On the other hand, I usually do pretty badly at guessing where actual ethicists will perceive ethical problems (want to sell your organs? Go nuts! I was pretty much born to be an economist.) I would say that abedgell is right, in that this is a gamble – there’s no real ethical issue, but there is the risk that someone will claim you’ve taken unethical actions, either in seriousness or to use it against you. Maybe you can go through an IRB for this part of your project? That would provide guidance as well as provide cover, in the sense that you could say you tried your best to determine whether there was an issue.

  4. 20 September 2012 10:18 am

    I don’t think there’s too much of a conflict there. The information has gone public, whether it has been declassified or not. I agree with the above commenter that it would be nice to substantiate claims made in the cables. If possible, you could try to go directly to interviewing (former) staffers at the embassy (without mentioning WikiLeaks, obviously).

  5. 24 September 2012 12:55 pm

    I mostly agree with what’s been said above. You definitely need to get IRB approval (which I know is a pain, but better safe than sorry). I would also consider if anyone could potentially be harmed by further publicizing the cable (eg, a dissident is identified as being a contact of the CIA or something like that). If not, it’s probably okay.

  6. Gyre permalink
    24 September 2012 4:58 pm

    Considering that you personally didn’t publish the cable I don’t know if it’s possible for there to be any legal trouble and I don’t think it should be considered any more unethical than the New York Times publishing them. If, however, it placed a person in danger I would think hard on it*.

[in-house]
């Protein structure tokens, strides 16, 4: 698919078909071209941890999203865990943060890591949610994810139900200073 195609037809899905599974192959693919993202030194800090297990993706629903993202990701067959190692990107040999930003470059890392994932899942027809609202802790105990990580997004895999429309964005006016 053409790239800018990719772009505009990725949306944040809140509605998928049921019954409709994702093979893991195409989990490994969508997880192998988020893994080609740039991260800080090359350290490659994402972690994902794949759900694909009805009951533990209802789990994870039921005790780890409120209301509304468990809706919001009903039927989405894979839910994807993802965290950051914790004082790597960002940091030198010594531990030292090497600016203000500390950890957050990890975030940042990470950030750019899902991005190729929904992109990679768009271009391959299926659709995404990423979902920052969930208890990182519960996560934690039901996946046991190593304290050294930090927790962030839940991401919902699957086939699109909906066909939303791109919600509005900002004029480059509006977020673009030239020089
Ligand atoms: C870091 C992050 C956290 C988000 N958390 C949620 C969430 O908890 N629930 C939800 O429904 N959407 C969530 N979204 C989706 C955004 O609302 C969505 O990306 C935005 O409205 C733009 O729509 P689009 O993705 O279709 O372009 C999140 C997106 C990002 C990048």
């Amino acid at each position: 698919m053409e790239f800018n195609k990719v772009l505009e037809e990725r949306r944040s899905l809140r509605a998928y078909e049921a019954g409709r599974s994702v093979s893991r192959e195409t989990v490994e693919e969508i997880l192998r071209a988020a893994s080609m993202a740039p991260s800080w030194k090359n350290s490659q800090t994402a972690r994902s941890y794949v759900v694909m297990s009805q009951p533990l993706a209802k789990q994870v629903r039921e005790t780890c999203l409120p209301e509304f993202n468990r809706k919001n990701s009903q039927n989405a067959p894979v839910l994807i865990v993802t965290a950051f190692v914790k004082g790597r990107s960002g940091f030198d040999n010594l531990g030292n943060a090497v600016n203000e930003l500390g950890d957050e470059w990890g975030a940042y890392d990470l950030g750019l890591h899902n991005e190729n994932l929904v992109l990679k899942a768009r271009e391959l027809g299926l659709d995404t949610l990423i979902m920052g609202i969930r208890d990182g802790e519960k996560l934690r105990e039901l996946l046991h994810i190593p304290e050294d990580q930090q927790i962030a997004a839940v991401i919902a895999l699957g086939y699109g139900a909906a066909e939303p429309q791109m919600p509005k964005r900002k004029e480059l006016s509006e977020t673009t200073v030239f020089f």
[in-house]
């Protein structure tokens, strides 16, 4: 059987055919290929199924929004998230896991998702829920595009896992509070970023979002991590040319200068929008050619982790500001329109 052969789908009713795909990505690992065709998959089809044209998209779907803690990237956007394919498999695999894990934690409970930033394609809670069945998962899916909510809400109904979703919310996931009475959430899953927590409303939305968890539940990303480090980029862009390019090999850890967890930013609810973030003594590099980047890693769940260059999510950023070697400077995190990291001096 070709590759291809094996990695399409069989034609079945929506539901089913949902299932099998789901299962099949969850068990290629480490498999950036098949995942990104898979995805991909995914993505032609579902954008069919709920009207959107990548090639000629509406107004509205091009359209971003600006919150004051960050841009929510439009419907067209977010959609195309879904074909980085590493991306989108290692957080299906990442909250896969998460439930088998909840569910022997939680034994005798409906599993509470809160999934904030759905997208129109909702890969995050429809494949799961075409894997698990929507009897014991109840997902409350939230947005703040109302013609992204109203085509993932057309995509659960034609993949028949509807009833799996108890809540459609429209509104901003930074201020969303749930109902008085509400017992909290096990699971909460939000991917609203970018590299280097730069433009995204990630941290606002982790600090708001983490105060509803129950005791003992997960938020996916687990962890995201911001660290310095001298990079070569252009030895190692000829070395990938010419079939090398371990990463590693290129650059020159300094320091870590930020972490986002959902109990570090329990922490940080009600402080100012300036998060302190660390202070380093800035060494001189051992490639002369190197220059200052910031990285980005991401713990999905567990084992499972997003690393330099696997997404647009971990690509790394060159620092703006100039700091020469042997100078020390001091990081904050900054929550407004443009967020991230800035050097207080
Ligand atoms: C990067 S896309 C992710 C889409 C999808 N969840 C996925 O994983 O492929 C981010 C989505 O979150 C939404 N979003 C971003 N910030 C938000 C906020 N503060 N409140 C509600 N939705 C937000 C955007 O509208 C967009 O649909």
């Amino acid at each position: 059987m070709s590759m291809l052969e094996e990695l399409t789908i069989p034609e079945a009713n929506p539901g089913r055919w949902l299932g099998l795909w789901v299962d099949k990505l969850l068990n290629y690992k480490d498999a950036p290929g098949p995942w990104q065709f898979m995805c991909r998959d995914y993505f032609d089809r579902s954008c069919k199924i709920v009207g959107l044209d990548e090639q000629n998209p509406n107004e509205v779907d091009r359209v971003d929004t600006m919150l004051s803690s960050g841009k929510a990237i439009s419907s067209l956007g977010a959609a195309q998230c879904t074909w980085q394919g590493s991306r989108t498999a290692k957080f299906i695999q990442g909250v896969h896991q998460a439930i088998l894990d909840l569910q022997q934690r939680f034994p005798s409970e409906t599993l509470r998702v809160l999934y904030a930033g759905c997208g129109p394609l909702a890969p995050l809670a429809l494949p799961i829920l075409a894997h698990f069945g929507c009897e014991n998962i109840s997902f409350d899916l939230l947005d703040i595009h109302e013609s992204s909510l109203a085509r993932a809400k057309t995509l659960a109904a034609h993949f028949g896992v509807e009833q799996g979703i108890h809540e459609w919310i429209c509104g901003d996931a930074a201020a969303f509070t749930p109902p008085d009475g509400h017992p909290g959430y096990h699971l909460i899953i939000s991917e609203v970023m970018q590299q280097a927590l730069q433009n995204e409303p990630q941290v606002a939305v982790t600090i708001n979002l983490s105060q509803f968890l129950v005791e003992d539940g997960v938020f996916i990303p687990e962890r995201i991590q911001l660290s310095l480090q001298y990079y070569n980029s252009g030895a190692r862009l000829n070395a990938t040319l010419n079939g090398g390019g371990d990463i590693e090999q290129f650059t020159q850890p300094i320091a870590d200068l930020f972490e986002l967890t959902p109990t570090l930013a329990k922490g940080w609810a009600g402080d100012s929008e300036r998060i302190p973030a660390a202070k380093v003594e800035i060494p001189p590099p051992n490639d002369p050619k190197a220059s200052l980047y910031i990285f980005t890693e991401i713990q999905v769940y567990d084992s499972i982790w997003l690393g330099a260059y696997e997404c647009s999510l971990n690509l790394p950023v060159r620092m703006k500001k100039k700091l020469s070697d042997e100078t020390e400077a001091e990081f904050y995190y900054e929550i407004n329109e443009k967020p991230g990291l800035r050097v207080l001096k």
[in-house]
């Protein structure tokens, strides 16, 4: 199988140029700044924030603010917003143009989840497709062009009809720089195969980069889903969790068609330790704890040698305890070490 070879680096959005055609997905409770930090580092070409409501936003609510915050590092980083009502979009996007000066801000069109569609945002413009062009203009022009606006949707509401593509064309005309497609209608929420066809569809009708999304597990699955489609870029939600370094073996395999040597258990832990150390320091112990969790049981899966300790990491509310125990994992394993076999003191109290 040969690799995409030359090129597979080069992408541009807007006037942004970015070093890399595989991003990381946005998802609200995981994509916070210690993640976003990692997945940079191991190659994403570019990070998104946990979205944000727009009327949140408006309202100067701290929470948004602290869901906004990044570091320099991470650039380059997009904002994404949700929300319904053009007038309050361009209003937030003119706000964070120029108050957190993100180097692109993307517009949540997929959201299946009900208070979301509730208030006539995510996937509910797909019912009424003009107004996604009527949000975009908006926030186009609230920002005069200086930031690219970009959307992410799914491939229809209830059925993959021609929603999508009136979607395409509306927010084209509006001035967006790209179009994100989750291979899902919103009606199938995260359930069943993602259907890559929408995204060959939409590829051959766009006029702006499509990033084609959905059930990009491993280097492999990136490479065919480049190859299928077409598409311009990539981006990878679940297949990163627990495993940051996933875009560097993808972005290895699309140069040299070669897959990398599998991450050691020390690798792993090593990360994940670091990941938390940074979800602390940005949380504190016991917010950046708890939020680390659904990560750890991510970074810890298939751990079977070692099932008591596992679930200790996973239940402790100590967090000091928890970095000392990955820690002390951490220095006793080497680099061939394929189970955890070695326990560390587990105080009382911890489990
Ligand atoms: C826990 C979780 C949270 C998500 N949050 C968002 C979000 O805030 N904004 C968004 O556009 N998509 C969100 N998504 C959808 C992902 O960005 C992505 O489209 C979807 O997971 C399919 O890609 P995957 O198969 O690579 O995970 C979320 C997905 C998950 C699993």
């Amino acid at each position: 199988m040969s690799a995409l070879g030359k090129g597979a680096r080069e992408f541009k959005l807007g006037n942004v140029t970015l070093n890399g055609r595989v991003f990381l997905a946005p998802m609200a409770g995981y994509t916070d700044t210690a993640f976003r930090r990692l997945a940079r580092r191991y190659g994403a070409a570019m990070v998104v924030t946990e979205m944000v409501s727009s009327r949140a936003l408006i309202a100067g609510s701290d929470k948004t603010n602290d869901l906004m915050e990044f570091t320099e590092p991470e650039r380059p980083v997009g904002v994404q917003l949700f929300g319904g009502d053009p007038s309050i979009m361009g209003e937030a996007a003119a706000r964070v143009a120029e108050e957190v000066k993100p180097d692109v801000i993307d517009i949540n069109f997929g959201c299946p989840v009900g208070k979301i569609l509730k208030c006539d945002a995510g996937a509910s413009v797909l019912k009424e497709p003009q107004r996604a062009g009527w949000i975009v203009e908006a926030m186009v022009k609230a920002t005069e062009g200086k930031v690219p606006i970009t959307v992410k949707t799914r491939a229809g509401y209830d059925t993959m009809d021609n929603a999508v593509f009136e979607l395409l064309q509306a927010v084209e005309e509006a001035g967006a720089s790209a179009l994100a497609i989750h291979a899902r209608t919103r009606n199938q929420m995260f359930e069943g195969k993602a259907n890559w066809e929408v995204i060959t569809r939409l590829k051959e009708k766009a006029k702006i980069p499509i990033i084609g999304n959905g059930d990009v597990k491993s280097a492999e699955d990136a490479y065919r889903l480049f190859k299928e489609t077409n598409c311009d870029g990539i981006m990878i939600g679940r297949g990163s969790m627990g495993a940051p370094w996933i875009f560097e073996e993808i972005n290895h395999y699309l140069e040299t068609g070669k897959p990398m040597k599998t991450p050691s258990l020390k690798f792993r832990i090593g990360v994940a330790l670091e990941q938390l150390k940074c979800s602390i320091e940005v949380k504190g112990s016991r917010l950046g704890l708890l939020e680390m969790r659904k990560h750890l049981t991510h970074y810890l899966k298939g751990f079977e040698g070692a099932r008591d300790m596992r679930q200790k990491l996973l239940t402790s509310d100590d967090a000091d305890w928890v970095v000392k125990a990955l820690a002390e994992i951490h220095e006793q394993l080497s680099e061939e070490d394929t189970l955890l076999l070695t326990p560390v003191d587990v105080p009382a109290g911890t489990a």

*And remember that the Zambian government has probably already seen those leaked cables and so your actions aren’t likely to put anyone in more danger than they already are.

  7. Iván C (@africanstates) permalink
    25 September 2012 3:33 am

    I don’t see any problem in using something that is already public, as long as it does not carry any negative consequence for someone (and if that had to happen, it would have been after the publication by Wikileaks, and not after the publication of your article, which, sincerely, much less people will read).

    My objections would be more about the credibility of the source. First, it is an anonymous source from the Embassy in Lusaka. Can you be sure the person has a good source him/herself? Second, it provides more comment/interpretation that information. Hence, I guess the cable could rather be used for an analysis of foreign perceptions of the power struggle within the Zambian government than as a source of information about what was actually happening.

  8. 26 September 2012 3:36 am

    I only really echo what people have written above me. It’s ok, just try to support it for credibility, and make sure you comment so that others are aware of the situation. In that way you give readers the option to make their own mind up.